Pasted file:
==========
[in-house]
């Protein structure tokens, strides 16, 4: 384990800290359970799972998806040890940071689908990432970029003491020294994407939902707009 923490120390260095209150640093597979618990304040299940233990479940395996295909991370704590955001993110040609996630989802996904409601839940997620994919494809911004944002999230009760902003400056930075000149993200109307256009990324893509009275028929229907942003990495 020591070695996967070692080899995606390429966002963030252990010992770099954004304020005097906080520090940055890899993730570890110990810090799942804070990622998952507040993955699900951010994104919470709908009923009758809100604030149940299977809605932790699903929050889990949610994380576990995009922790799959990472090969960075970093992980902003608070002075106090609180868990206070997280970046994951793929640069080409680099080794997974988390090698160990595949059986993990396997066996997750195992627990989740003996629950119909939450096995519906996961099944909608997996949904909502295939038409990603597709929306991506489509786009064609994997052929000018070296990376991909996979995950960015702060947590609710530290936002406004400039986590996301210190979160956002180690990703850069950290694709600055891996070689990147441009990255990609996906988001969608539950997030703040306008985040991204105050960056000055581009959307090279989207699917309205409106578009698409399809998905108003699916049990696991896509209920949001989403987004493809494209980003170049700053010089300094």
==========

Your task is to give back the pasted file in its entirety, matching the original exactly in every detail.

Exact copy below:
[in-house]
């Protein structure tokens, strides 16, 4: 384990800290359970799972998806040890940071689908990432970029003491020294994407939902707009 923490120390260095209150640093597979618990304040299940233990479940395996295909991370704590955001993110040609996630989802996904409601839940997620994919494809911004944002999230009760902003400056930075000149993200109307256009990324893509009275028929229907942003990495 020591070695996967070692080899995606390429966002963030252990010992770099954004304020005097906080520090940055890899993730570890110990810090799942804070990622998952507040993955699900951010994104919470709908009923009758809100604030149940299977809605932790699903929050889990949610994380576990995009922790799959990472090969960075970093992980902003608070002075106090609180868990206070997280970046994951793929640069080409680099080794997974988390090698160990595949059986993990396997066996997750195992627990989740003996629950119909939450096995519906996961099944909608997996949904909502295939038409990603597709929306991506489509786009064609994997052929000018070296990376991909996979995950960015702060947590609710530290936002406004400039986590996301210190979160956002180690990703850069950290694709600055891996070689990147441009990255990609996906988001969608539950997030703040306008985040991204105050960056000055581009959307090279989207699917309205409106578009698409399809998905108003699916049990696991896509209920949001989403987004493809494209980003170049700053010089300094």